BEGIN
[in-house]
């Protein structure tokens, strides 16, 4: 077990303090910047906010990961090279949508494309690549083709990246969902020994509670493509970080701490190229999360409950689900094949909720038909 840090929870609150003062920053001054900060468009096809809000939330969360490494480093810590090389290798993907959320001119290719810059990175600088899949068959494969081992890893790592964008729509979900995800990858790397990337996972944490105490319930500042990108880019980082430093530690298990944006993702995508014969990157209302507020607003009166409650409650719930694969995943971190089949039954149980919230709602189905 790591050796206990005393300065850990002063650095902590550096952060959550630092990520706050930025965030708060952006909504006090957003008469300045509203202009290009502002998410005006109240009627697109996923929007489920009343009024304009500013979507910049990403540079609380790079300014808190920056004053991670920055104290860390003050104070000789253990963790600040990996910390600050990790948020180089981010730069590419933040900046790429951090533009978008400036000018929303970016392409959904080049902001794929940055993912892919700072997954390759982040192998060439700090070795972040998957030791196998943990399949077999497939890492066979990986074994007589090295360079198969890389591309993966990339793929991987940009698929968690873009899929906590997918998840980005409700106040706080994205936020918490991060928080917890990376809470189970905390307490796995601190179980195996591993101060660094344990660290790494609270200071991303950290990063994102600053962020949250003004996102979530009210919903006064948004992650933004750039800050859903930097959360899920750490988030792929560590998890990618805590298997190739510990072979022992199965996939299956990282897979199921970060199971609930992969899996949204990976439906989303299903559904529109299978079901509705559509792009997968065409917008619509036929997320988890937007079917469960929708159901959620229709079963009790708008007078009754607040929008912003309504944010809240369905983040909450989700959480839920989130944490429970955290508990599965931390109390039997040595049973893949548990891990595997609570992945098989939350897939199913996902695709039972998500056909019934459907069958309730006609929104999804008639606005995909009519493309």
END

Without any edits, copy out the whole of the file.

[in-house]
């Protein structure tokens, strides 16, 4: 077990303090910047906010990961090279949508494309690549083709990246969902020994509670493509970080701490190229999360409950689900094949909720038909 840090929870609150003062920053001054900060468009096809809000939330969360490494480093810590090389290798993907959320001119290719810059990175600088899949068959494969081992890893790592964008729509979900995800990858790397990337996972944490105490319930500042990108880019980082430093530690298990944006993702995508014969990157209302507020607003009166409650409650719930694969995943971190089949039954149980919230709602189905 790591050796206990005393300065850990002063650095902590550096952060959550630092990520706050930025965030708060952006909504006090957003008469300045509203202009290009502002998410005006109240009627697109996923929007489920009343009024304009500013979507910049990403540079609380790079300014808190920056004053991670920055104290860390003050104070000789253990963790600040990996910390600050990790948020180089981010730069590419933040900046790429951090533009978008400036000018929303970016392409959904080049902001794929940055993912892919700072997954390759982040192998060439700090070795972040998957030791196998943990399949077999497939890492066979990986074994007589090295360079198969890389591309993966990339793929991987940009698929968690873009899929906590997918998840980005409700106040706080994205936020918490991060928080917890990376809470189970905390307490796995601190179980195996591993101060660094344990660290790494609270200071991303950290990063994102600053962020949250003004996102979530009210919903006064948004992650933004750039800050859903930097959360899920750490988030792929560590998890990618805590298997190739510990072979022992199965996939299956990282897979199921970060199971609930992969899996949204990976439906989303299903559904529109299978079901509705559509792009997968065409917008619509036929997320988890937007079917469960929708159901959620229709079963009790708008007078009754607040929008912003309504944010809240369905983040909450989700959480839920989130944490429970955290508990599965931390109390039997040595049973893949548990891990595997609570992945098989939350897939199913996902695709039972998500056909019934459907069958309730006609929104999804008639606005995909009519493309």